Pelagius essentially posed a definitional problem regarding sin that led him to wonder about the sheer possibility of a sinless life without grace. His point of departure was the well-accepted Christian teaching that in any individual case of non-virtuous acting, I am not sinning unless on that occasion I could well have chosen and done otherwise. For it does not make sense, it was commonly thought, that someone be forced to sin. If it impossible for me not to choose something, then I am excused on the basis of invincibility.
The logic Pelagius was suggesting is finite: if every occasion for sin is by definition vincible, then assuming the total number of occasions for sin in one’s life is finite, this should yield the result that it is possible in principle, although perhaps extremely unlikely, for someone never to sin: it would be like winning the lottery. No one ever thought to counter Pelagius by simply pointing out to him that the occasions for sin are not finite, but infinite: it is not that we have one temptation at a time to deal with, nor that they come to us ordered discretely in time; temptation assails us continuously in time, space, and thought.
Not being able to handle Pelagius’s speculation to everyone’s satisfaction troubled Augustine enough that he thenceforth departed from his heretofore unambiguously indeterminist characterization of human free will to an ambiguous narrative that some took to be compatibilist; a narrative subsequently inherited by Aquinas and injected from there into the Renaissance.
In short, the theistic answer to the question of possibly avoiding sin outside of God’s grace and good counsel depends on one’s assessment of the occasion for sin: if it is an infinite continuum, then the chances of sinless life are negligible. For probabilities are quantities less than 1, while countless quantities less than one multiplied against one another always equal zero for all practical purposes.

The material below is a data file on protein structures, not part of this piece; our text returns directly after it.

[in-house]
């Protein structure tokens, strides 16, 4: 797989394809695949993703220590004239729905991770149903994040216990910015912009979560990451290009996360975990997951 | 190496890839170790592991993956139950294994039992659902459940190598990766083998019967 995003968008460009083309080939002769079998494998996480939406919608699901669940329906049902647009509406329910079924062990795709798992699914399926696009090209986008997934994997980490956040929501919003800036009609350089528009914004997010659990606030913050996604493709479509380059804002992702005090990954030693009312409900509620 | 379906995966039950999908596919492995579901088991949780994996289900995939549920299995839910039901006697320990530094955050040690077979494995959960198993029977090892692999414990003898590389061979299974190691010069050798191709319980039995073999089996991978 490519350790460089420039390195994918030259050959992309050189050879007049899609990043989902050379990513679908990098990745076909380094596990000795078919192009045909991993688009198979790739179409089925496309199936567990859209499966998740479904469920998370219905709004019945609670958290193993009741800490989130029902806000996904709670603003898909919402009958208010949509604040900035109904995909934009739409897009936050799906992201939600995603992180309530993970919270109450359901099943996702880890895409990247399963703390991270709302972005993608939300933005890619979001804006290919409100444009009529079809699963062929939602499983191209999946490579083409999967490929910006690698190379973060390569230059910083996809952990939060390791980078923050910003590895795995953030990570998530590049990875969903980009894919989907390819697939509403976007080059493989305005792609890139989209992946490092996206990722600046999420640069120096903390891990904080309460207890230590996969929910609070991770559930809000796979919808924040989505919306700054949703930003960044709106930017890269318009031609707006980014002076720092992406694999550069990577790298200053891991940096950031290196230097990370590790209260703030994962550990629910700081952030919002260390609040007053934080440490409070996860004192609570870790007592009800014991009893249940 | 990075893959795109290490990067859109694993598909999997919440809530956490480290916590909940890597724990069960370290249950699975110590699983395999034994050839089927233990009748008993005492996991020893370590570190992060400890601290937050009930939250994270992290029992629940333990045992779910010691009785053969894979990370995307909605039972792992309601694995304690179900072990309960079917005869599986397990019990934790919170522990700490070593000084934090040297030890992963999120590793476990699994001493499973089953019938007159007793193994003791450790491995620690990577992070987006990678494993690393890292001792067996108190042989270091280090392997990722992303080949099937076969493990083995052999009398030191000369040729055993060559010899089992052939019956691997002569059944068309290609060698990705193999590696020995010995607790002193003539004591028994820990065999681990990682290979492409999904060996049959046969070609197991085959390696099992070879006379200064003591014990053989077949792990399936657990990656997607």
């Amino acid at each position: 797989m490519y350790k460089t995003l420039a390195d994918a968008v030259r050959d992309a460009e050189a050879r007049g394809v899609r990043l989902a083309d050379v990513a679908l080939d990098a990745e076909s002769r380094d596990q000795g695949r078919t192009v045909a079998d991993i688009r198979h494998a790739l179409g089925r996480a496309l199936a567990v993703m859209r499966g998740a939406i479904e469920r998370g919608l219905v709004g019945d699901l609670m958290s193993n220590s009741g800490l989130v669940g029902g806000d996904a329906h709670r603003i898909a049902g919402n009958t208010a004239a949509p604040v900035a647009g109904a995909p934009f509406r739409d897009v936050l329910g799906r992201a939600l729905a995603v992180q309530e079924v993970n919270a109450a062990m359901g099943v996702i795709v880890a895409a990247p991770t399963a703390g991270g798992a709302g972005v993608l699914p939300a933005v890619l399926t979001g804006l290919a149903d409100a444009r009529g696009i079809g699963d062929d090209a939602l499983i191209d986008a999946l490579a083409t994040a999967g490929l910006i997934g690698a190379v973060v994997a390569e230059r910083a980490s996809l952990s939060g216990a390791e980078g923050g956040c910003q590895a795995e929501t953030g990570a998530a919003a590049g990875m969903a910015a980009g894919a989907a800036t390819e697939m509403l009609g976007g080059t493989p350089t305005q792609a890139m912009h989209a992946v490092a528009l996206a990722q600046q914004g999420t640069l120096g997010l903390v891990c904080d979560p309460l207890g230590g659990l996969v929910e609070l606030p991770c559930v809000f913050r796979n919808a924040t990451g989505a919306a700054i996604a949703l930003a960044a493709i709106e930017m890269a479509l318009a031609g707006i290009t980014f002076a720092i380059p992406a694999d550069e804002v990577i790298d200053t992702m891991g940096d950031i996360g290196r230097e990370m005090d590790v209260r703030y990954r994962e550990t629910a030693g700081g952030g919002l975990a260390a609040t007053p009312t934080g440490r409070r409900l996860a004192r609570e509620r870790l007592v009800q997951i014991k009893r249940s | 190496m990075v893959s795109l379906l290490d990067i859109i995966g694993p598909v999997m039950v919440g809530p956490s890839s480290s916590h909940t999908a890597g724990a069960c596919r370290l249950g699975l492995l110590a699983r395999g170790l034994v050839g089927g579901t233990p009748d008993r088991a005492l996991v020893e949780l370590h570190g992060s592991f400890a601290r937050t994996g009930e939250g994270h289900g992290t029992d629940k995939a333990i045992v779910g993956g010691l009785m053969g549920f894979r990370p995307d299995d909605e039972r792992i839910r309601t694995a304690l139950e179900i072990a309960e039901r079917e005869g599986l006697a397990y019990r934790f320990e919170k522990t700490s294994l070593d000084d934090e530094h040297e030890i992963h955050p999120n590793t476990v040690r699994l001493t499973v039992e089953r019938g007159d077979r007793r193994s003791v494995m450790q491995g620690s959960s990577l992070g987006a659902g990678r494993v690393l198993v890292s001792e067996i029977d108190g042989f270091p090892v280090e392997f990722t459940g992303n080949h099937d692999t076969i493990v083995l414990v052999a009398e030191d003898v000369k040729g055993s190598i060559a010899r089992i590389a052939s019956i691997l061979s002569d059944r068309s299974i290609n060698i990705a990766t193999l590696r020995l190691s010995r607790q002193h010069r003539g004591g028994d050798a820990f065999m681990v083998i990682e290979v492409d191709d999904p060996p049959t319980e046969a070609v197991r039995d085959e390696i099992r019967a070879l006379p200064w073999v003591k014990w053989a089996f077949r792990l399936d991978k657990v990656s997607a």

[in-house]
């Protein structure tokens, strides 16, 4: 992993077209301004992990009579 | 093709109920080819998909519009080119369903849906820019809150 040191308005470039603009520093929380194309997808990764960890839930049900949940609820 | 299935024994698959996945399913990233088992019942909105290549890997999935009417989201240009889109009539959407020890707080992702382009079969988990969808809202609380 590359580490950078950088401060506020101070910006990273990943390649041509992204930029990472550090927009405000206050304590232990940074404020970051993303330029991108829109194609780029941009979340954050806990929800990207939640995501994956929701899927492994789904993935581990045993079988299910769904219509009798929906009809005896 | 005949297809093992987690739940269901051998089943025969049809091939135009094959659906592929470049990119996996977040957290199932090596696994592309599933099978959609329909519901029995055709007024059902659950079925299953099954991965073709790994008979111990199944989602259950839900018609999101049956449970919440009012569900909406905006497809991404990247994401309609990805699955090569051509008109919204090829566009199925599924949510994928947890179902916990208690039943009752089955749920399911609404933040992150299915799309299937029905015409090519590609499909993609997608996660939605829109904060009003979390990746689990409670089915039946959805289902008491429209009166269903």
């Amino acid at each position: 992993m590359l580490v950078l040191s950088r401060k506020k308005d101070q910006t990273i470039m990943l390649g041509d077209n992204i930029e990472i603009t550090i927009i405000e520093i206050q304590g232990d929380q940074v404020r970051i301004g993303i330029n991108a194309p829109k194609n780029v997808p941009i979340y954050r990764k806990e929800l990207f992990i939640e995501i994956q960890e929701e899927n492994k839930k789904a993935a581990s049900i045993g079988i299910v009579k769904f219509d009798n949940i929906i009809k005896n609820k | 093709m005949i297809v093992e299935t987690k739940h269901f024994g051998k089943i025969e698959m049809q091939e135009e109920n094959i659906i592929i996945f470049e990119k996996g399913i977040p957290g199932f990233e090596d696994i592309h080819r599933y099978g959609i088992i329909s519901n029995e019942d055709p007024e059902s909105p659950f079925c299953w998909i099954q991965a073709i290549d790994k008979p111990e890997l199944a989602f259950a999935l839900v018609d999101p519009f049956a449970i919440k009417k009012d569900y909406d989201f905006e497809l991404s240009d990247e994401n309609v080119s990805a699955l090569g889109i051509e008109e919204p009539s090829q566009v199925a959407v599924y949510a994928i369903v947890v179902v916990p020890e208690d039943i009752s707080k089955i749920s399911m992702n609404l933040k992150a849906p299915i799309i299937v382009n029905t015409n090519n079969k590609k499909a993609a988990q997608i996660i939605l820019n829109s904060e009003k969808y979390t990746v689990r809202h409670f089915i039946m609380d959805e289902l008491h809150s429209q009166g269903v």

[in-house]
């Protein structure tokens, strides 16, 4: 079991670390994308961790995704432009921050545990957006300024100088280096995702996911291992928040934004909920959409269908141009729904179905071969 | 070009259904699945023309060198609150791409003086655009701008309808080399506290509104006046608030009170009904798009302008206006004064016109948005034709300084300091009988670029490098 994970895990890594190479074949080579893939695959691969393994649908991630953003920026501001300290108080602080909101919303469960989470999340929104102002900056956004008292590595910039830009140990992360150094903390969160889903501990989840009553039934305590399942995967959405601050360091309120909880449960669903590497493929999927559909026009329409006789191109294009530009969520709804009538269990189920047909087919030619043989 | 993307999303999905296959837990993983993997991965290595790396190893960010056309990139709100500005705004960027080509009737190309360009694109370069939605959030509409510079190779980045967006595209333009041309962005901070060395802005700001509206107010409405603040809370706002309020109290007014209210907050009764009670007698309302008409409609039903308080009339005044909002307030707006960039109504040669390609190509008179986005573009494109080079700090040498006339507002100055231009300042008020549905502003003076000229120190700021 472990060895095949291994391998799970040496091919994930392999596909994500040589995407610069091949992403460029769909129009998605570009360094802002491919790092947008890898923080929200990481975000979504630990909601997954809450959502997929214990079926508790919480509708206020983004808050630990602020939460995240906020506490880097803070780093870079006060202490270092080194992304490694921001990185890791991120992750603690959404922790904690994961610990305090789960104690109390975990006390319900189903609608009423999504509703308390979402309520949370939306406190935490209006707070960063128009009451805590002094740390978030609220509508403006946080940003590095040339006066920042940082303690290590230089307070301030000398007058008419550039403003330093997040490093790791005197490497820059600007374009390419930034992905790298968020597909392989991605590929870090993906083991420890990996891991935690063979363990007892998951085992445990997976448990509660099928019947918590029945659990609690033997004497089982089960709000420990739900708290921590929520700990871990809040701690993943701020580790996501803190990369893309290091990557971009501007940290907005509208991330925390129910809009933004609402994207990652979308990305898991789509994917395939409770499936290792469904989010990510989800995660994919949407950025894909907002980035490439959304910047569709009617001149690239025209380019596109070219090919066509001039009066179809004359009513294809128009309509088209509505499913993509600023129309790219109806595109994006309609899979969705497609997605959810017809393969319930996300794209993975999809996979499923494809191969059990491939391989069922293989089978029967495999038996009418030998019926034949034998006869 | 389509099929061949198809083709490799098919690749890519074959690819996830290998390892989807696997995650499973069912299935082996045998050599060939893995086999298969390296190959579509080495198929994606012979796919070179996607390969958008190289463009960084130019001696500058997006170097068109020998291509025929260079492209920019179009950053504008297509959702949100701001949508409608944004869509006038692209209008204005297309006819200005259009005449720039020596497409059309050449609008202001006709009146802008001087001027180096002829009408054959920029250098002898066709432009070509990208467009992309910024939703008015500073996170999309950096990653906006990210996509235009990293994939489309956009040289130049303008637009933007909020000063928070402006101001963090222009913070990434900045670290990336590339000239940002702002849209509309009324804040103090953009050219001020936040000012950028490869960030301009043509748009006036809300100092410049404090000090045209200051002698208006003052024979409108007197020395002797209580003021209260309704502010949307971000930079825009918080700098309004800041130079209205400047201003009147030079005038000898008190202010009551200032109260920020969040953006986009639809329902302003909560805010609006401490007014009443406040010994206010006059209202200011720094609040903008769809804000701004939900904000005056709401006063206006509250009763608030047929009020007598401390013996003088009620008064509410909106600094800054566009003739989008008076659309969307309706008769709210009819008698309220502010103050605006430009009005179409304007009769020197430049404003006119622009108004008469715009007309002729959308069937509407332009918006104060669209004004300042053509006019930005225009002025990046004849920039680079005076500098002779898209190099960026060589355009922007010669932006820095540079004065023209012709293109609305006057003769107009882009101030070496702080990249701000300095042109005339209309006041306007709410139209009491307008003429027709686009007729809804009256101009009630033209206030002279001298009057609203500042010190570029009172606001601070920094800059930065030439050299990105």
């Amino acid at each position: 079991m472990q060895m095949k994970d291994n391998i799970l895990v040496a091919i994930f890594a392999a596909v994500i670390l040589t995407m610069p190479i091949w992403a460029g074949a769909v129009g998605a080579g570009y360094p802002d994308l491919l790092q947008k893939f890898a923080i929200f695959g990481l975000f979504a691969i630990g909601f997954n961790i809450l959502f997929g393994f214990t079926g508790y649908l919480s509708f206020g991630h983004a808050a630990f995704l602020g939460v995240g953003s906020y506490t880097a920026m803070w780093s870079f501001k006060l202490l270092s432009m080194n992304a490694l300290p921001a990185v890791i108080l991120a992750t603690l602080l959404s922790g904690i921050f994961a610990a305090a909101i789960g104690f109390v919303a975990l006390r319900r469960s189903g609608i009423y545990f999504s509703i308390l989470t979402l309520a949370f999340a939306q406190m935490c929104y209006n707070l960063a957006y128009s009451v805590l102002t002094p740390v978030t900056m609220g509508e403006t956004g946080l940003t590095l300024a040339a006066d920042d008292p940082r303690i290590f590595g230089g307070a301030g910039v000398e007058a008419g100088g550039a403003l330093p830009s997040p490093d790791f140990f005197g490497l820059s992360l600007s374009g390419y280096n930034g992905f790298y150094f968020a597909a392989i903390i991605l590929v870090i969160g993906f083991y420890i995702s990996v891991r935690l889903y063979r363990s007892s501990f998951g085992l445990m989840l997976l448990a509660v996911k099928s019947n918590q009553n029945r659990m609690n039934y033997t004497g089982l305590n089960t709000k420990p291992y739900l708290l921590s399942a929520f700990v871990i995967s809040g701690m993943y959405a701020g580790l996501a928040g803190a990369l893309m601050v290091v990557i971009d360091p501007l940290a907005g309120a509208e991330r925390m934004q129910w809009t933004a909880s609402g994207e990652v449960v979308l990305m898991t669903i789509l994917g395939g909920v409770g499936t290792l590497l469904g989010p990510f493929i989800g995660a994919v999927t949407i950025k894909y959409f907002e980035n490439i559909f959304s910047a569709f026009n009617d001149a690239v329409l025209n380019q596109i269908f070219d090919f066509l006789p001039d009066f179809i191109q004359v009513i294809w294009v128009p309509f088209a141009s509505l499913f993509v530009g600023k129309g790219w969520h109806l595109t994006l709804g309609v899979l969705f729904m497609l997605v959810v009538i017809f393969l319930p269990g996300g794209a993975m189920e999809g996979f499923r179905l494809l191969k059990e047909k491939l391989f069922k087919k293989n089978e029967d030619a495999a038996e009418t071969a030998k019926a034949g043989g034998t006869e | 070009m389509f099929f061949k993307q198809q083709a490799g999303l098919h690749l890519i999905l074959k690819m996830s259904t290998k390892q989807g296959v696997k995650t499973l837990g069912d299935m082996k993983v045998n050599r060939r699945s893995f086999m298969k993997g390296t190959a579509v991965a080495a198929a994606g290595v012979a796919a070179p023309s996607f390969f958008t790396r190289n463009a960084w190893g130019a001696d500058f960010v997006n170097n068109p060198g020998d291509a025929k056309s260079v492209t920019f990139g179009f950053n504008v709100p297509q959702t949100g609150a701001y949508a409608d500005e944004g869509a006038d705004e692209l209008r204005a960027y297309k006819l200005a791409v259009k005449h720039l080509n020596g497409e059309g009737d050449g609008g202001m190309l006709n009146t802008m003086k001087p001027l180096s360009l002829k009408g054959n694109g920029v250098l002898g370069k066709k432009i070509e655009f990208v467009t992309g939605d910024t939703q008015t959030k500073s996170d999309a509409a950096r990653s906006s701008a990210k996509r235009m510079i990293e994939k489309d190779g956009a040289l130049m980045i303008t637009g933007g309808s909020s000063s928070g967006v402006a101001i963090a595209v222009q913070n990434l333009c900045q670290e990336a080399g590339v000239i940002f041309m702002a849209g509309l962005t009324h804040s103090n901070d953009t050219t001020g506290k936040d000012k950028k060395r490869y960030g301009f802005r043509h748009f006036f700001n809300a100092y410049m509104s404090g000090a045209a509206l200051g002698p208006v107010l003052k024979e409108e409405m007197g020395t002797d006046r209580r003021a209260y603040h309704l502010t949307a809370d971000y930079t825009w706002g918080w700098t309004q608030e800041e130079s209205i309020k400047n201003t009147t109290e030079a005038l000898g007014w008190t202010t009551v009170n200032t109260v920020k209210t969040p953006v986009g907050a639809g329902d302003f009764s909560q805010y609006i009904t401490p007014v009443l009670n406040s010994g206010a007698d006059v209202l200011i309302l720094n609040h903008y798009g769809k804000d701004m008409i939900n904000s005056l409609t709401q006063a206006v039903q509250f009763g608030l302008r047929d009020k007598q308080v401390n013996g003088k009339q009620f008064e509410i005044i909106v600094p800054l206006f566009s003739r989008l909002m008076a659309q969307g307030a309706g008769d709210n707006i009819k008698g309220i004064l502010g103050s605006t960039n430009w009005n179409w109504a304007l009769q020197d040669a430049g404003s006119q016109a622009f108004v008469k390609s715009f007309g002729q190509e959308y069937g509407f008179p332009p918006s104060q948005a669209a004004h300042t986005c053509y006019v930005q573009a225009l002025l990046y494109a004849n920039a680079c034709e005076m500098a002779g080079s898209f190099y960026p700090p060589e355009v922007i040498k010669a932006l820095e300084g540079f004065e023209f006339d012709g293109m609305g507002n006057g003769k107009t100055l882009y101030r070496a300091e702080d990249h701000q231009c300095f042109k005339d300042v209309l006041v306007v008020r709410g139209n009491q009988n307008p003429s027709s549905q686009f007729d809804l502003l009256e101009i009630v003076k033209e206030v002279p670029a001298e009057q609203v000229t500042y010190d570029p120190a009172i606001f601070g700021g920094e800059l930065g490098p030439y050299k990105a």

Now that we have gotten this far, can we answer the question posed any differently for the atheist? Not unless atheists are people who deny infinite quantities altogether. What makes sin so daunting is not so much about God as about temptation. As rational beings, we are constantly assailed by temptation not as an array of distinct individual items, but as a continuum in space, time, and thought, between any two of which lies another. That we do not always experience temptation reflectively in this manner is on account of our having girded ourselves against it, something we all have to a significant degree done. Assuming God exists, we are all in large part in God’s good counsel whether we acknowledge it or not, unless we choose explicitly to leave it. Assuming God does not exist, then we are left with an unexplainable miracle, how we have come this far always increasing gradually the sense of human community in the world throughout human existence in spite of all our sin and dysfunction rather than having wiped ourselves out entirely by now. We certainly have had many occasions to do so. On this account, it may be that the atheist has the greater miracle to explain.
How does this all tie back in with fideism and compatibilism? If I am an epistemic voluntarist, I do not put much stock in my rational faculties drawing me nearer to God, since it is only by my I-thou relation with God that I am saved, not my acquired knowledge of God. This leads me to prefer faith experience over rational experience as constitutive of religion.